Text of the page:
“A wakeup call to Europe” is how commentators on both sides of the Atlantic describe the political effect of three rounds of man-made interruptions in Russian energy deliveries in January and February. The timing seemed ideal for the European Union‘s eagerly awaited Green Paper on Energy to sound the call loud and clear to a now-receptive public about the urgency of reducing the overdependence on Russian deliveries. Yet that Paper, “A European Strategy for Sustainable, Competitive and Secure Energy,” just released by the European Commission, merely sounds a muffled call for a slow wakeup.
The Paper is intended as a first step in a policy process that should, over time, lead to the formation of a comprehensive, common EU policy on energy. This, as the Paper recognizes on the EU‘s behalf for the first time, should include an external strategy focused on the EU‘s neighborhood as essential to deliver competitive and secure energy. As the Paper obliquely suggests, launching such a strategy would amount to a break with the past and present situation in which the EU has had no common strategy and no policy on energy vis-à-vis Russia or in the EU’s own neighborhood. Yet this first airing of the issue seems marked by extreme caution, lowest-common-denominator formulations, and vague generalities where mention of specific solutions and projects would have been possible and necessary for a persuasive case.
Thus, there is not a single reference to the Black Sea region in the EU’s Paper. Such oversight contrasts with the rapidly growing attention to this region from American, NATO, and some European policy makers owing to the Black Sea region’s pivotal role for transiting Caspian oil and gas to European and international markets. Further, the Paper makes no mention of the EU’s Traceca (Transit Corridor Europe-Caucasus-Central Asia) project for two-way trade, a centerpiece of which was to have been oil and gas pipelines across the South Caucasus. Launched amid high expectations by the EU almost a decade ago, embraced by Black Sea and Caspian countries, but starved of EU funding and political support since then, Traceca has practically been abandoned in this region.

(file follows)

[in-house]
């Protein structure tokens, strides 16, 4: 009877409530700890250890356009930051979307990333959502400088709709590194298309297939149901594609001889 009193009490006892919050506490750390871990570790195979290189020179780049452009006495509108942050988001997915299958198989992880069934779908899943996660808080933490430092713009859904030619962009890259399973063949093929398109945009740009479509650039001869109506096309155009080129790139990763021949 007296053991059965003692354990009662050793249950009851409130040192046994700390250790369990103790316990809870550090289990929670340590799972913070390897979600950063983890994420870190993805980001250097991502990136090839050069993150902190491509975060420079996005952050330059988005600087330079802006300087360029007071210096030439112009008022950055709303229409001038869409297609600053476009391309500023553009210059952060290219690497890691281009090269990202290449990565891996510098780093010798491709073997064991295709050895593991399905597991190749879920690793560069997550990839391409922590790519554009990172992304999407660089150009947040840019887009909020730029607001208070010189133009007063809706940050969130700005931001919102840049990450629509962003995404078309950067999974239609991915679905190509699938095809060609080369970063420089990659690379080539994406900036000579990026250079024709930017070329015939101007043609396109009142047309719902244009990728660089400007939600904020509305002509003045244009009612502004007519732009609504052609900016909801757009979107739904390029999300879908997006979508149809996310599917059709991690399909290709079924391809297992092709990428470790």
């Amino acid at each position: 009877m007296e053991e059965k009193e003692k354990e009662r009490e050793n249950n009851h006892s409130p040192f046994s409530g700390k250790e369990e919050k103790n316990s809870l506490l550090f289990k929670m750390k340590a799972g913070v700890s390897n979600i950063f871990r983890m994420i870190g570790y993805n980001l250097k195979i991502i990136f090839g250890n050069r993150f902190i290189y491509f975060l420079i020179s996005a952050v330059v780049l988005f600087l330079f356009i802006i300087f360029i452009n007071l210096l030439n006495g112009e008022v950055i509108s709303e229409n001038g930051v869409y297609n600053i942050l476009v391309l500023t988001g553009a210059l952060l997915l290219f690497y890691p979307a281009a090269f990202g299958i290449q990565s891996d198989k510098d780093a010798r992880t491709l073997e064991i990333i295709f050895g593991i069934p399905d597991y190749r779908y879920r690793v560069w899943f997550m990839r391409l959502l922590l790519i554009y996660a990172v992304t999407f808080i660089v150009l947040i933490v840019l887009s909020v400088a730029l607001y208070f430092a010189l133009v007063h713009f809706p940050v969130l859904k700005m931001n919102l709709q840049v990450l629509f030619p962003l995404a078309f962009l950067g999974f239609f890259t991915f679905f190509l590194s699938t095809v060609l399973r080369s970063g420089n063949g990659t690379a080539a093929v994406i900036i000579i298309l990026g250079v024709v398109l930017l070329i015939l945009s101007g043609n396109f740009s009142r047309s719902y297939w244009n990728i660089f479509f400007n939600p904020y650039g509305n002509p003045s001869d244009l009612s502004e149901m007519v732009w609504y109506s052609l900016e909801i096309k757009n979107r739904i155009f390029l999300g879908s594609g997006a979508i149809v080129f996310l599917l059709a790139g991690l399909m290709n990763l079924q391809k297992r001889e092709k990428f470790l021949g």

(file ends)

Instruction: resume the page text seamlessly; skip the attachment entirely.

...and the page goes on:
The Caspian basin is only referenced twice in the Paper, and not even then in its own right, but within the overall context of proposing that new oil and gas pipelines be built from the Caspian basin, North Africa, and the Middle East (the latter apparently a timid allusion to Iranian gas) into EU territory through Ukraine, Romania, and Bulgaria (the crucial Azerbaijan-Georgia corridor inexplicably not mentioned). No specific projects are referenced, notwithstanding the growing salience of trans-Caspian oil and gas pipeline projects in the ongoing debates on diversifying Europe‘s supplies.
Such silence risks sending the wrong political signal to these projects’ supporters (in the producer, transit, and consumer countries) and to their opponents (in Russia and Iran). The Paper could have built the case for European supply diversification in part on these projects. Failure to mention them can, at a minimum, delay the beginning of serious policy debate on this issue within the EU until the follow-up to this Paper, which is intended for the end of this year. Thus, more time is being lost after the decade already lost by the EU in formulating a Caspian-Black Sea energy strategy.
Whether from oversight or political caution, such omissions recall the gap in the EU’s first Neighborhood Policy (ENP) document in 2003, in which the South Caucasus rated just one, passing mention, literally in a footnote. Subsequent EU documents however began incorporating the South Caucasus countries into ENP. This Green Paper opens a door in that direction by proposing that the EU should use ENP and its action plans with individual neighbor countries to bring these progressively closer to the EU’s internal market through common trade and transit rules, promoting investment and security of supply.
By the end of 2006 the EU Commission will table specific proposals for action at the level of member states and the EU level, taking into account the feedback to this Green Paper from member governments, energy companies, analysts, and neighbor countries. Those proposals should focus on the Caspian/Black Sea region if the EU seeks a credible common policy and external strategy for supply diversification.
(European Commission, “A European Strategy for Sustainable, Competitive, and Secure Energy,” Green Paper, Brussels, March 2006)